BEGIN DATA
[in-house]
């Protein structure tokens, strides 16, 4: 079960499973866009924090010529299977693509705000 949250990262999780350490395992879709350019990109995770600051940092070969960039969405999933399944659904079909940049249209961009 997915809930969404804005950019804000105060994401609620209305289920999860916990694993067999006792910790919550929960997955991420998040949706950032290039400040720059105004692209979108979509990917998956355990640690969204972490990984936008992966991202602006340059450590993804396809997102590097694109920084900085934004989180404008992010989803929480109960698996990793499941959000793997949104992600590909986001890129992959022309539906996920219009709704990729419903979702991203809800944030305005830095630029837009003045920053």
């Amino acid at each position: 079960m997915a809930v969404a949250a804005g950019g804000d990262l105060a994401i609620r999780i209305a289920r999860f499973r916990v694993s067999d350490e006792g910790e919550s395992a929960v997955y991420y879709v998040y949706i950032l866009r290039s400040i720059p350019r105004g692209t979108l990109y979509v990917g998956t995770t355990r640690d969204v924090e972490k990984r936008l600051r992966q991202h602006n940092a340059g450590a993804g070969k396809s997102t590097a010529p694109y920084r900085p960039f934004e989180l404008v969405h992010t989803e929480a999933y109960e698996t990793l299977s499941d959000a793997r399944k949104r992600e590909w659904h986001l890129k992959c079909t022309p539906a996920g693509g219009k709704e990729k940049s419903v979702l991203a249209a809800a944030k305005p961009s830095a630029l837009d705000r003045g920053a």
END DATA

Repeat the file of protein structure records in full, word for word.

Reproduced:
[in-house]
């Protein structure tokens, strides 16, 4: 079960499973866009924090010529299977693509705000 949250990262999780350490395992879709350019990109995770600051940092070969960039969405999933399944659904079909940049249209961009 997915809930969404804005950019804000105060994401609620209305289920999860916990694993067999006792910790919550929960997955991420998040949706950032290039400040720059105004692209979108979509990917998956355990640690969204972490990984936008992966991202602006340059450590993804396809997102590097694109920084900085934004989180404008992010989803929480109960698996990793499941959000793997949104992600590909986001890129992959022309539906996920219009709704990729419903979702991203809800944030305005830095630029837009003045920053």
């Amino acid at each position: 079960m997915a809930v969404a949250a804005g950019g804000d990262l105060a994401i609620r999780i209305a289920r999860f499973r916990v694993s067999d350490e006792g910790e919550s395992a929960v997955y991420y879709v998040y949706i950032l866009r290039s400040i720059p350019r105004g692209t979108l990109y979509v990917g998956t995770t355990r640690d969204v924090e972490k990984r936008l600051r992966q991202h602006n940092a340059g450590a993804g070969k396809s997102t590097a010529p694109y920084r900085p960039f934004e989180l404008v969405h992010t989803e929480a999933y109960e698996t990793l299977s499941d959000a793997r399944k949104r992600e590909w659904h986001l890129k992959c079909t022309p539906a996920g693509g219009k709704e990729k940049s419903v979702l991203a249209a809800a944030k305005p961009s830095a630029l837009d705000r003045g920053a």